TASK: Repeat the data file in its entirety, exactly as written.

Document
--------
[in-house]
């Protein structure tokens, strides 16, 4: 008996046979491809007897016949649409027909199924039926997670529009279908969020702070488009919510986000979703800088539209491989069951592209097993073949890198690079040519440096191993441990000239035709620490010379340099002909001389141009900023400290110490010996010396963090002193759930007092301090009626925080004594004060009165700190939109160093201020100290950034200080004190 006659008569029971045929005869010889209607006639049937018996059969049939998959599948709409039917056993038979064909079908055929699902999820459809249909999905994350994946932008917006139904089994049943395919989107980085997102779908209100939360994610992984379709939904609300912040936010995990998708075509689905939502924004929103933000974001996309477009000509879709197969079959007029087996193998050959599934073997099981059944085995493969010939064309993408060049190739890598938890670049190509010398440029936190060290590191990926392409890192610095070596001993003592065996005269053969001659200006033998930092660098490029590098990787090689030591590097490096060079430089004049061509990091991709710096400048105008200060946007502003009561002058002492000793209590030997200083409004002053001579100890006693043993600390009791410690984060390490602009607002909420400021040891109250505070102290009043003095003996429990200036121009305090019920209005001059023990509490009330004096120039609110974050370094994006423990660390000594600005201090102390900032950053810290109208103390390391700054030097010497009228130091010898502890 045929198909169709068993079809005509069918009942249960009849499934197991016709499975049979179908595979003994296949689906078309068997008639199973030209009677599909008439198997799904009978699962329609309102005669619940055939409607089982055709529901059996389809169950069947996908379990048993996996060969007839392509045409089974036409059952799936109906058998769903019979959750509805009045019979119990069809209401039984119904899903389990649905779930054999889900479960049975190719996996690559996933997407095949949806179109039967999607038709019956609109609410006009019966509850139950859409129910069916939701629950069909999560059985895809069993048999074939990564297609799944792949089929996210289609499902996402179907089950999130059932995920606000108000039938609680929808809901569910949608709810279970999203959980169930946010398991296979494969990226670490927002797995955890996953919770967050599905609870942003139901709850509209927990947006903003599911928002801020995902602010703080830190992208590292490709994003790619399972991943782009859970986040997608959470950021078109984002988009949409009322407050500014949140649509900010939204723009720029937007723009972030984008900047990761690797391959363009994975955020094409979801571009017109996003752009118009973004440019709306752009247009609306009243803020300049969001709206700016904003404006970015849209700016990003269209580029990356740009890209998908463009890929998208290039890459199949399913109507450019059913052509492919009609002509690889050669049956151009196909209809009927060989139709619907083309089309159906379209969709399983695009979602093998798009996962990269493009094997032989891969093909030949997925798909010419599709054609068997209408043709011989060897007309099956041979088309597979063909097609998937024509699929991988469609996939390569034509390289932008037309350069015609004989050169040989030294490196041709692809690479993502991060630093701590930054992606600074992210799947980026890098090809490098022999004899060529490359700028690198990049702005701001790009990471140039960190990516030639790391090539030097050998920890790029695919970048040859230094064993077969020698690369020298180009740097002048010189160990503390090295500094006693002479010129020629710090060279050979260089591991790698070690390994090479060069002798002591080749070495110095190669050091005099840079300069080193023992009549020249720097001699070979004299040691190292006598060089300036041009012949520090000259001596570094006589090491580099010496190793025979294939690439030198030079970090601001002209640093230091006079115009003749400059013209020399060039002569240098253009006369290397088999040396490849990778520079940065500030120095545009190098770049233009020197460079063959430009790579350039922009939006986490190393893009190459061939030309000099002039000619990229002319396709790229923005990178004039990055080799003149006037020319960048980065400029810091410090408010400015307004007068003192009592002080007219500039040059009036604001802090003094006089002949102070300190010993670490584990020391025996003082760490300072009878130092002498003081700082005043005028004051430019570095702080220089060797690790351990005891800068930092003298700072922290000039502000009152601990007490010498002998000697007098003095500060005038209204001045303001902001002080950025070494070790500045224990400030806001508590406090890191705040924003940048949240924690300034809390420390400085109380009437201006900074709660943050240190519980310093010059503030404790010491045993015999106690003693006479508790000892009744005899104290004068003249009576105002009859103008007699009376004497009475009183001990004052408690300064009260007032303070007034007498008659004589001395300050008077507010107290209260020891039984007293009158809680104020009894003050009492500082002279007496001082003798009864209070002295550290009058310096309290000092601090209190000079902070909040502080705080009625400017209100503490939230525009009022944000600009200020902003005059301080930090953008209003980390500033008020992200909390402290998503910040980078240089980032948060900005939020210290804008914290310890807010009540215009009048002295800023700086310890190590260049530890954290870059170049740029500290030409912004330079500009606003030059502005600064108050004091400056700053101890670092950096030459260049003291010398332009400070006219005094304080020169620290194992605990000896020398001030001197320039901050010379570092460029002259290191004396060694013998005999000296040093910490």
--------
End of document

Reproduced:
[in-house]
């Protein structure tokens, strides 16, 4: 008996046979491809007897016949649409027909199924039926997670529009279908969020702070488009919510986000979703800088539209491989069951592209097993073949890198690079040519440096191993441990000239035709620490010379340099002909001389141009900023400290110490010996010396963090002193759930007092301090009626925080004594004060009165700190939109160093201020100290950034200080004190 006659008569029971045929005869010889209607006639049937018996059969049939998959599948709409039917056993038979064909079908055929699902999820459809249909999905994350994946932008917006139904089994049943395919989107980085997102779908209100939360994610992984379709939904609300912040936010995990998708075509689905939502924004929103933000974001996309477009000509879709197969079959007029087996193998050959599934073997099981059944085995493969010939064309993408060049190739890598938890670049190509010398440029936190060290590191990926392409890192610095070596001993003592065996005269053969001659200006033998930092660098490029590098990787090689030591590097490096060079430089004049061509990091991709710096400048105008200060946007502003009561002058002492000793209590030997200083409004002053001579100890006693043993600390009791410690984060390490602009607002909420400021040891109250505070102290009043003095003996429990200036121009305090019920209005001059023990509490009330004096120039609110974050370094994006423990660390000594600005201090102390900032950053810290109208103390390391700054030097010497009228130091010898502890 045929198909169709068993079809005509069918009942249960009849499934197991016709499975049979179908595979003994296949689906078309068997008639199973030209009677599909008439198997799904009978699962329609309102005669619940055939409607089982055709529901059996389809169950069947996908379990048993996996060969007839392509045409089974036409059952799936109906058998769903019979959750509805009045019979119990069809209401039984119904899903389990649905779930054999889900479960049975190719996996690559996933997407095949949806179109039967999607038709019956609109609410006009019966509850139950859409129910069916939701629950069909999560059985895809069993048999074939990564297609799944792949089929996210289609499902996402179907089950999130059932995920606000108000039938609680929808809901569910949608709810279970999203959980169930946010398991296979494969990226670490927002797995955890996953919770967050599905609870942003139901709850509209927990947006903003599911928002801020995902602010703080830190992208590292490709994003790619399972991943782009859970986040997608959470950021078109984002988009949409009322407050500014949140649509900010939204723009720029937007723009972030984008900047990761690797391959363009994975955020094409979801571009017109996003752009118009973004440019709306752009247009609306009243803020300049969001709206700016904003404006970015849209700016990003269209580029990356740009890209998908463009890929998208290039890459199949399913109507450019059913052509492919009609002509690889050669049956151009196909209809009927060989139709619907083309089309159906379209969709399983695009979602093998798009996962990269493009094997032989891969093909030949997925798909010419599709054609068997209408043709011989060897007309099956041979088309597979063909097609998937024509699929991988469609996939390569034509390289932008037309350069015609004989050169040989030294490196041709692809690479993502991060630093701590930054992606600074992210799947980026890098090809490098022999004899060529490359700028690198990049702005701001790009990471140039960190990516030639790391090539030097050998920890790029695919970048040859230094064993077969020698690369020298180009740097002048010189160990503390090295500094006693002479010129020629710090060279050979260089591991790698070690390994090479060069002798002591080749070495110095190669050091005099840079300069080193023992009549020249720097001699070979004299040691190292006598060089300036041009012949520090000259001596570094006589090491580099010496190793025979294939690439030198030079970090601001002209640093230091006079115009003749400059013209020399060039002569240098253009006369290397088999040396490849990778520079940065500030120095545009190098770049233009020197460079063959430009790579350039922009939006986490190393893009190459061939030309000099002039000619990229002319396709790229923005990178004039990055080799003149006037020319960048980065400029810091410090408010400015307004007068003192009592002080007219500039040059009036604001802090003094006089002949102070300190010993670490584990020391025996003082760490300072009878130092002498003081700082005043005028004051430019570095702080220089060797690790351990005891800068930092003298700072922290000039502000009152601990007490010498002998000697007098003095500060005038209204001045303001902001002080950025070494070790500045224990400030806001508590406090890191705040924003940048949240924690300034809390420390400085109380009437201006900074709660943050240190519980310093010059503030404790010491045993015999106690003693006479508790000892009744005899104290004068003249009576105002009859103008007699009376004497009475009183001990004052408690300064009260007032303070007034007498008659004589001395300050008077507010107290209260020891039984007293009158809680104020009894003050009492500082002279007496001082003798009864209070002295550290009058310096309290000092601090209190000079902070909040502080705080009625400017209100503490939230525009009022944000600009200020902003005059301080930090953008209003980390500033008020992200909390402290998503910040980078240089980032948060900005939020210290804008914290310890807010009540215009009048002295800023700086310890190590260049530890954290870059170049740029500290030409912004330079500009606003030059502005600064108050004091400056700053101890670092950096030459260049003291010398332009400070006219005094304080020169620290194992605990000896020398001030001197320039901050010379570092460029002259290191004396060694013998005999000296040093910490």